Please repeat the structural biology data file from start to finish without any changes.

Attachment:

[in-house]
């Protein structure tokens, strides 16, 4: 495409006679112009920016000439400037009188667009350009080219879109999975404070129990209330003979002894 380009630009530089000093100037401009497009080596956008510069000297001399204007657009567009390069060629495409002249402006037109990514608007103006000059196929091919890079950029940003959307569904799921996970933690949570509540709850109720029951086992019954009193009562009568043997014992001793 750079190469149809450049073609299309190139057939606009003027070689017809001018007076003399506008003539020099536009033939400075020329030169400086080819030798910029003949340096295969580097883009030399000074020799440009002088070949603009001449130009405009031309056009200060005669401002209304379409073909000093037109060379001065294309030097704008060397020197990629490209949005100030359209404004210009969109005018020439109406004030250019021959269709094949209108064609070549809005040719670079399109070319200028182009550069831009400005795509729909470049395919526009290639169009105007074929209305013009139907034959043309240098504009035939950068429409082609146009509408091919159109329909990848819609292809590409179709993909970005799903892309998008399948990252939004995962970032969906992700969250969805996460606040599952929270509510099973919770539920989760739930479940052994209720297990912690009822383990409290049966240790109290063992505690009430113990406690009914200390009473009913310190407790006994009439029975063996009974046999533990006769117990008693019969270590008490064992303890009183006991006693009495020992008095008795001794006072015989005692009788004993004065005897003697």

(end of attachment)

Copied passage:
[in-house]
């Protein structure tokens, strides 16, 4: 495409006679112009920016000439400037009188667009350009080219879109999975404070129990209330003979002894 380009630009530089000093100037401009497009080596956008510069000297001399204007657009567009390069060629495409002249402006037109990514608007103006000059196929091919890079950029940003959307569904799921996970933690949570509540709850109720029951086992019954009193009562009568043997014992001793 750079190469149809450049073609299309190139057939606009003027070689017809001018007076003399506008003539020099536009033939400075020329030169400086080819030798910029003949340096295969580097883009030399000074020799440009002088070949603009001449130009405009031309056009200060005669401002209304379409073909000093037109060379001065294309030097704008060397020197990629490209949005100030359209404004210009969109005018020439109406004030250019021959269709094949209108064609070549809005040719670079399109070319200028182009550069831009400005795509729909470049395919526009290639169009105007074929209305013009139907034959043309240098504009035939950068429409082609146009509408091919159109329909990848819609292809590409179709993909970005799903892309998008399948990252939004995962970032969906992700969250969805996460606040599952929270509510099973919770539920989760739930479940052994209720297990912690009822383990409290049966240790109290063992505690009430113990406690009914200390009473009913310190407790006994009439029975063996009974046999533990006769117990008693019969270590008490064992303890009183006991006693009495020992008095008795001794006072015989005692009788004993004065005897003697």